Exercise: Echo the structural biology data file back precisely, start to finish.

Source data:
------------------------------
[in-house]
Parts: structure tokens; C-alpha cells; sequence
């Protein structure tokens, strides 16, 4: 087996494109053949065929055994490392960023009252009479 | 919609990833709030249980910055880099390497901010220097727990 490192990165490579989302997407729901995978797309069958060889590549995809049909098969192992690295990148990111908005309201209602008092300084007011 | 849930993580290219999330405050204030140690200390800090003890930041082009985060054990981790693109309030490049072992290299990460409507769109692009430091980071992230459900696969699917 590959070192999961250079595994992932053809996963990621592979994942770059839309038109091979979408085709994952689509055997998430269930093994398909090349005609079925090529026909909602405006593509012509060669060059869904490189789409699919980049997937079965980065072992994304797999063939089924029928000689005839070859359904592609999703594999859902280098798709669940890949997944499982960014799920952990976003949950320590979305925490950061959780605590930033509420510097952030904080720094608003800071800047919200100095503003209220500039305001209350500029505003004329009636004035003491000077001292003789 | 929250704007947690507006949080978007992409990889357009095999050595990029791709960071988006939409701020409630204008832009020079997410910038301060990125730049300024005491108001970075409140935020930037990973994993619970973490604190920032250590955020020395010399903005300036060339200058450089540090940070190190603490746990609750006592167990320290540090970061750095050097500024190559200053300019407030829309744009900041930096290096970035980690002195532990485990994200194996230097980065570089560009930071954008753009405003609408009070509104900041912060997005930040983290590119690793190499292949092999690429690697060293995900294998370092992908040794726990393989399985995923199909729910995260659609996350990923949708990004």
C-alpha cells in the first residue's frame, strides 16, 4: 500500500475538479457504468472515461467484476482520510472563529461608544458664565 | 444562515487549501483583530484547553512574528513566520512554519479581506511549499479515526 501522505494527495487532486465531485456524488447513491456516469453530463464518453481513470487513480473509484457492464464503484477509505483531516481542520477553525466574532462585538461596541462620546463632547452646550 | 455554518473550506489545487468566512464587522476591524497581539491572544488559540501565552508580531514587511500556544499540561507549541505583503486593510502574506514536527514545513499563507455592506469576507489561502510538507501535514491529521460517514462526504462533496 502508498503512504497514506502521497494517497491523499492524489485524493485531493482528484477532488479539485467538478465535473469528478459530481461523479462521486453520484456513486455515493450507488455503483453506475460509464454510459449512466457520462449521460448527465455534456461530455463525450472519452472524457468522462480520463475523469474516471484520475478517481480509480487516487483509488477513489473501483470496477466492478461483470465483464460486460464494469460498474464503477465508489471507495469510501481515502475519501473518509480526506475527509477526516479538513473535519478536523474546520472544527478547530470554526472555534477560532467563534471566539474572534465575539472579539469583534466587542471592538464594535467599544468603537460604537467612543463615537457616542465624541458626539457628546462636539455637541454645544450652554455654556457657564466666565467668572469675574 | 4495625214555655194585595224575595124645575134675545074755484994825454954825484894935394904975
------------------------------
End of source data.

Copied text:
[in-house]
Parts: structure tokens; C-alpha cells; sequence
């Protein structure tokens, strides 16, 4: 087996494109053949065929055994490392960023009252009479 | 919609990833709030249980910055880099390497901010220097727990 490192990165490579989302997407729901995978797309069958060889590549995809049909098969192992690295990148990111908005309201209602008092300084007011 | 849930993580290219999330405050204030140690200390800090003890930041082009985060054990981790693109309030490049072992290299990460409507769109692009430091980071992230459900696969699917 590959070192999961250079595994992932053809996963990621592979994942770059839309038109091979979408085709994952689509055997998430269930093994398909090349005609079925090529026909909602405006593509012509060669060059869904490189789409699919980049997937079965980065072992994304797999063939089924029928000689005839070859359904592609999703594999859902280098798709669940890949997944499982960014799920952990976003949950320590979305925490950061959780605590930033509420510097952030904080720094608003800071800047919200100095503003209220500039305001209350500029505003004329009636004035003491000077001292003789 | 929250704007947690507006949080978007992409990889357009095999050595990029791709960071988006939409701020409630204008832009020079997410910038301060990125730049300024005491108001970075409140935020930037990973994993619970973490604190920032250590955020020395010399903005300036060339200058450089540090940070190190603490746990609750006592167990320290540090970061750095050097500024190559200053300019407030829309744009900041930096290096970035980690002195532990485990994200194996230097980065570089560009930071954008753009405003609408009070509104900041912060997005930040983290590119690793190499292949092999690429690697060293995900294998370092992908040794726990393989399985995923199909729910995260659609996350990923949708990004």
C-alpha cells in the first residue's frame, strides 16, 4: 500500500475538479457504468472515461467484476482520510472563529461608544458664565 | 444562515487549501483583530484547553512574528513566520512554519479581506511549499479515526 501522505494527495487532486465531485456524488447513491456516469453530463464518453481513470487513480473509484457492464464503484477509505483531516481542520477553525466574532462585538461596541462620546463632547452646550 | 455554518473550506489545487468566512464587522476591524497581539491572544488559540501565552508580531514587511500556544499540561507549541505583503486593510502574506514536527514545513499563507455592506469576507489561502510538507501535514491529521460517514462526504462533496 502508498503512504497514506502521497494517497491523499492524489485524493485531493482528484477532488479539485467538478465535473469528478459530481461523479462521486453520484456513486455515493450507488455503483453506475460509464454510459449512466457520462449521460448527465455534456461530455463525450472519452472524457468522462480520463475523469474516471484520475478517481480509480487516487483509488477513489473501483470496477466492478461483470465483464460486460464494469460498474464503477465508489471507495469510501481515502475519501473518509480526506475527509477526516479538513473535519478536523474546520472544527478547530470554526472555534477560532467563534471566539474572534465575539472579539469583534466587542471592538464594535467599544468603537460604537467612543463615537457616542465624541458626539457628546462636539455637541454645544450652554455654556457657564466666565467668572469675574 | 4495625214555655194585595224575595124645575134675545074755484994825454954825484894935394904975